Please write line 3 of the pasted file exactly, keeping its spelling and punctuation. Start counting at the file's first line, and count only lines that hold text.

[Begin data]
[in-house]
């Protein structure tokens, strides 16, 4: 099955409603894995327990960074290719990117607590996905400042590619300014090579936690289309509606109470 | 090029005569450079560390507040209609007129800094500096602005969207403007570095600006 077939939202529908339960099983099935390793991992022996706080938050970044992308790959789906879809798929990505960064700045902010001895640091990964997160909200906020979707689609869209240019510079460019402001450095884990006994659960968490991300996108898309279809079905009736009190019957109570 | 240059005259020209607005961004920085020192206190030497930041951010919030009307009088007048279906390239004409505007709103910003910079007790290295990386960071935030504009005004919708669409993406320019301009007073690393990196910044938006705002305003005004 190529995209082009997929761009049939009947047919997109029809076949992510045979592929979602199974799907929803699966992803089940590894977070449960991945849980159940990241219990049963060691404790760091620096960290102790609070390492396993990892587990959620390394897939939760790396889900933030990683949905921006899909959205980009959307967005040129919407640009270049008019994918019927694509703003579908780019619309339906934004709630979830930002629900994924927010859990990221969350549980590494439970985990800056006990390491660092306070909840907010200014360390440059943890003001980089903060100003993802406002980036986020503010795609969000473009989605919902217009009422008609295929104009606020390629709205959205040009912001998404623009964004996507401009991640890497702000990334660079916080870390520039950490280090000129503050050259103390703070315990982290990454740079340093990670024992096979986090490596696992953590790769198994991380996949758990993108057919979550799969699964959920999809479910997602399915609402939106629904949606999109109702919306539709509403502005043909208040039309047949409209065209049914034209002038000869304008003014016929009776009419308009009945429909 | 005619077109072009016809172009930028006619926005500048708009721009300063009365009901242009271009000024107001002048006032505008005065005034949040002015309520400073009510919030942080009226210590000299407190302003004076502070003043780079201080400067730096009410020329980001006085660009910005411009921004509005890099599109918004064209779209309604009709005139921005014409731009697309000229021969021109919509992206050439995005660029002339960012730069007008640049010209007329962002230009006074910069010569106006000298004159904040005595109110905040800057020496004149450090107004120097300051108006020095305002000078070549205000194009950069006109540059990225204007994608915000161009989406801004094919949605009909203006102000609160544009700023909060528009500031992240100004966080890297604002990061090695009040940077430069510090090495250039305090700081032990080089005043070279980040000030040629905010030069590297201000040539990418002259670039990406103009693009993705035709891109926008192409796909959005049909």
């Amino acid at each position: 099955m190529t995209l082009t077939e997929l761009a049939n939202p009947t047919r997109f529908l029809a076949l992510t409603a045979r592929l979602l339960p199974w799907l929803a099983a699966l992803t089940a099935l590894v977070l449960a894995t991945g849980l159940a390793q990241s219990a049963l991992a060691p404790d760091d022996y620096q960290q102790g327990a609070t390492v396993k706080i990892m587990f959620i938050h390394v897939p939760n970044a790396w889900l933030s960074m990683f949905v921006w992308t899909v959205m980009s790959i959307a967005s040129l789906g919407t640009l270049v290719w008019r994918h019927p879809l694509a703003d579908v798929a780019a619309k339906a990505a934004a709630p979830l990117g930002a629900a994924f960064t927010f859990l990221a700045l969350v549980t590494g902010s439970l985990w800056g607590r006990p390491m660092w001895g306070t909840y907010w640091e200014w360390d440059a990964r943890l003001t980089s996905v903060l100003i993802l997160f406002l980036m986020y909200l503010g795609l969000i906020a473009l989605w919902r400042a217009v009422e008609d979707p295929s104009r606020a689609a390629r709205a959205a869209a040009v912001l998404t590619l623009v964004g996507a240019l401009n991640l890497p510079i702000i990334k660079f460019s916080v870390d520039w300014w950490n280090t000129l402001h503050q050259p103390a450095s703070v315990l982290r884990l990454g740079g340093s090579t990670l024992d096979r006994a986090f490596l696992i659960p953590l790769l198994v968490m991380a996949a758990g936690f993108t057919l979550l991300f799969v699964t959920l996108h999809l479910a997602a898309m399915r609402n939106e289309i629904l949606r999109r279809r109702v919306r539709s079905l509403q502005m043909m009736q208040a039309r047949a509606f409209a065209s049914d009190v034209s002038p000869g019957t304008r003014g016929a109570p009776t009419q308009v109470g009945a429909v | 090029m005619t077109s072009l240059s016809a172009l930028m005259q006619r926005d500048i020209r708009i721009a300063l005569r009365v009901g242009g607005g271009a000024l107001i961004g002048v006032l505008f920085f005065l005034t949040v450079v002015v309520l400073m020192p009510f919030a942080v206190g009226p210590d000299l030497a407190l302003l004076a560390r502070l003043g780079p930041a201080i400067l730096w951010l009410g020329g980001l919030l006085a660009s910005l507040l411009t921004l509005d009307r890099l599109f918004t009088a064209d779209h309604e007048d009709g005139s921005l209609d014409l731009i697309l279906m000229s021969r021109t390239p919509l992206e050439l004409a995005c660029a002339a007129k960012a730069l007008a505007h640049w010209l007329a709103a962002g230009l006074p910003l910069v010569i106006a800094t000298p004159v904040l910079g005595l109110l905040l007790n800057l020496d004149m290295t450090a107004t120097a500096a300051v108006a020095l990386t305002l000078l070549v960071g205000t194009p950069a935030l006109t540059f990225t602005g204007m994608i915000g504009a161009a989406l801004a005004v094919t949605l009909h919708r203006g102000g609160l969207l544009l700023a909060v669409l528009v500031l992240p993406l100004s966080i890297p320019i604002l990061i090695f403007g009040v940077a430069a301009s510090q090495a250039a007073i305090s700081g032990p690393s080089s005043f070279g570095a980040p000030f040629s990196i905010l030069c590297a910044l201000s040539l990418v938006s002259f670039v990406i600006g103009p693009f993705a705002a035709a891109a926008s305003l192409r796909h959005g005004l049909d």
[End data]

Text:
């Amino acid at each position: 099955m190529t995209l082009t077939e997929l761009a049939n939202p009947t047919r997109f529908l029809a076949l992510t409603a045979r592929l979602l339960p199974w799907l929803a099983a699966l992803t089940a099935l590894v977070l449960a894995t991945g849980l159940a390793q990241s219990a049963l991992a060691p404790d760091d022996y620096q960290q102790g327990a609070t390492v396993k706080i990892m587990f959620i938050h390394v897939p939760n970044a790396w889900l933030s960074m990683f949905v921006w992308t899909v959205m980009s790959i959307a967005s040129l789906g919407t640009l270049v290719w008019r994918h019927p879809l694509a703003d579908v798929a780019a619309k339906a990505a934004a709630p979830l990117g930002a629900a994924f960064t927010f859990l990221a700045l969350v549980t590494g902010s439970l985990w800056g607590r006990p390491m660092w001895g306070t909840y907010w640091e200014w360390d440059a990964r943890l003001t980089s996905v903060l100003i993802l997160f406002l980036m986020y909200l503010g795609l969000i906020a473009l989605w919902r400042a217009v009422e008609d979707p295929s104009r606020a689609a390629r709205a959205a869209a040009v912001l998404t590619l623009v964004g996507a240019l401009n991640l890497p510079i702000i990334k660079f460019s916080v870390d520039w300014w950490n280090t000129l402001h503050q050259p103390a450095s703070v315990l982290r884990l990454g740079g340093s090579t990670l024992d096979r006994a986090f490596l696992i659960p953590l790769l198994v968490m991380a996949a758990g936690f993108t057919l979550l991300f799969v699964t959920l996108h999809l479910a997602a898309m399915r609402n939106e289309i629904l949606r999109r279809r109702v919306r539709s079905l509403q502005m043909m009736q208040a039309r047949a509606f409209a065209s049914d009190v034209s002038p000869g019957t304008r003014g016929a109570p009776t009419q308009v109470g009945a429909v | 090029m005619t077109s072009l240059s016809a172009l930028m005259q006619r926005d500048i020209r708009i721009a300063l005569r009365v009901g242009g607005g271009a000024l107001i961004g002048v006032l505008f920085f005065l005034t949040v450079v002015v309520l400073m020192p009510f919030a942080v206190g009226p210590d000299l030497a407190l302003l004076a560390r502070l003043g780079p930041a201080i400067l730096w951010l009410g020329g980001l919030l006085a660009s910005l507040l411009t921004l509005d009307r890099l599109f918004t009088a064209d779209h309604e007048d009709g005139s921005l209609d014409l731009i697309l279906m000229s021969r021109t390239p919509l992206e050439l004409a995005c660029a002339a007129k960012a730069l007008a505007h640049w010209l007329a709103a962002g230009l006074p910003l910069v010569i106006a800094t000298p004159v904040l910079g005595l109110l905040l007790n800057l020496d004149m290295t450090a107004t120097a500096a300051v108006a020095l990386t305002l000078l070549v960071g205000t194009p950069a935030l006109t540059f990225t602005g204007m994608i915000g504009a161009a989406l801004a005004v094919t949605l009909h919708r203006g102000g609160l969207l544009l700023a909060v669409l528009v500031l992240p993406l100004s966080i890297p320019i604002l990061i090695f403007g009040v940077a430069a301009s510090q090495a250039a007073i305090s700081g032990p690393s080089s005043f070279g570095a980040p000030f040629s990196i905010l030069c590297a910044l201000s040539l990418v938006s002259f670039v990406i600006g103009p693009f993705a705002a035709a891109a926008s305003l192409r796909h959005g005004l049909d």